Review: The Seven Husbands of Evelyn Hugo

Book Written by Taylor Jenkins Reid

This book is a complete departure from Reid’s other books (of which I’ve read all). Even still, The Seven Husbands of Evelyn Hugo feels as natural to her style as the others.

An engrossing narrative is structured around the seven marriages, paced to reveal another lie that shaped Evelyn’s life —  an addictive thread from beginning to end. Our heroine is imperfect; she’s a liar and a social climber. And as easy as it would be to root against such a character, Reid subtly injects heart and humanism to develop her story, and her life, with grace.

A feminist message during a time period where the word wasn’t even created yet, builds empathy and frustration. Supporting characters add depth without distraction, even the ones with cruel intentions, because they’re painted as true, flawed humans who destroy things.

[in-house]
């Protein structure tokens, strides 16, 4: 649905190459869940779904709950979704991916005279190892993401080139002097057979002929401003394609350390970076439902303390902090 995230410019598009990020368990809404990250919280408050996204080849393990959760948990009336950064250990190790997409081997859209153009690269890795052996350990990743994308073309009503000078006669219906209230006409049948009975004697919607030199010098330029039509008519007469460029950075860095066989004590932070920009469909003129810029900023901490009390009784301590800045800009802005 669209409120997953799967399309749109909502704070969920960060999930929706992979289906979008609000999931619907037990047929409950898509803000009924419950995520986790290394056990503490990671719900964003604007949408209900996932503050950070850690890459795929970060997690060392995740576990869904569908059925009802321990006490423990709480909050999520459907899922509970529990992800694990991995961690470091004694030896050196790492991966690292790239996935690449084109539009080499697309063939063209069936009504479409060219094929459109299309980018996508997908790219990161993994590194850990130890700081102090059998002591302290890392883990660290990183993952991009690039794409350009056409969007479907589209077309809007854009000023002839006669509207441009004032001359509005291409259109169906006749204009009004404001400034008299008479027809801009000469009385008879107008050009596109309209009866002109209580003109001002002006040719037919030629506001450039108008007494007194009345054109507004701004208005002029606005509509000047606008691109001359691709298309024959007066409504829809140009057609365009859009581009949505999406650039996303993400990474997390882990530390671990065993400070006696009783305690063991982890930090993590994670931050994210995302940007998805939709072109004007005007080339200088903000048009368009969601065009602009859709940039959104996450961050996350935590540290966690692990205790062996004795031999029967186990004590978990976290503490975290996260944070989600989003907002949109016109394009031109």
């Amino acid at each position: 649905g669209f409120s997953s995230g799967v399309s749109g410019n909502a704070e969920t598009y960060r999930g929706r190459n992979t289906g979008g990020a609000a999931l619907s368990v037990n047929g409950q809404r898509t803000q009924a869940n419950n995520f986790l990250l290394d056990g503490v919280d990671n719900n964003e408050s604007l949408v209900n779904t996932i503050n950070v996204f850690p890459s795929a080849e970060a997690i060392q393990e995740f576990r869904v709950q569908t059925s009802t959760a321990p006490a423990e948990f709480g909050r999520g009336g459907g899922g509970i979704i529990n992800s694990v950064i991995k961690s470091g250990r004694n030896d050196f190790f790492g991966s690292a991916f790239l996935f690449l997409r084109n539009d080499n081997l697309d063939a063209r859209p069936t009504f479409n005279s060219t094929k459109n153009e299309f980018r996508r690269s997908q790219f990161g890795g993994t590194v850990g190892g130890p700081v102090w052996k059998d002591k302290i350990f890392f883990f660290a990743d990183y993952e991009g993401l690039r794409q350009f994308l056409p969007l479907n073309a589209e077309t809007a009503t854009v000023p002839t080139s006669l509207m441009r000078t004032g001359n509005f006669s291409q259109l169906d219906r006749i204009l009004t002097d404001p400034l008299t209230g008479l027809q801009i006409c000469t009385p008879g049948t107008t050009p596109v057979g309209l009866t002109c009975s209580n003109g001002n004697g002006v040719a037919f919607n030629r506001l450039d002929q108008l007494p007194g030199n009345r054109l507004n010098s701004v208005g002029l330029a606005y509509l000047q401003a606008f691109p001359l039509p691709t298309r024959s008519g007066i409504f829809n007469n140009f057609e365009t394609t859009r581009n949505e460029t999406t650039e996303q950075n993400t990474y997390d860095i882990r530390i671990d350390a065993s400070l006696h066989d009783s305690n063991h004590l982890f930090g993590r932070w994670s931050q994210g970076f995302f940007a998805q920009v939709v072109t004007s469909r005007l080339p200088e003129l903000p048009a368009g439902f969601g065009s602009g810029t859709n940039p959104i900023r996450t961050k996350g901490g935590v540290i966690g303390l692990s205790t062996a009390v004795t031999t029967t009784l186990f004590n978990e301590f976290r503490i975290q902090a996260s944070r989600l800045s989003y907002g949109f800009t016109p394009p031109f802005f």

The “climatic twist” isn’t the point of this book. Not in its literal form, anyway. It serves as the final proof to the reader who Evelyn was and who she grew into, how her guilt and rise to fame ultimately destroyed the only thing she ever loved, and she makes amends the only way she can.

Good books develop characters in ways we as humans naturally develop, too. We change and grow in good ways and bad through every life experience. Great books create this evolution through a story that makes you question your own morals and imperfections, that make you reflect on who you are, who you want to be, and what you’d do to get there.

Evelyn is a star. Reid is star. I’m proud of the talent she’s continued to develop throughout her career — lucky for us.

Rating: 5/5


My mother raised me to be polite, to be demure. I have long operated under the idea that civility is subservience. But it hasn’t gotten me very far, that type of kindness. The world respects people who think they should be running it.
— Evelyn Hugo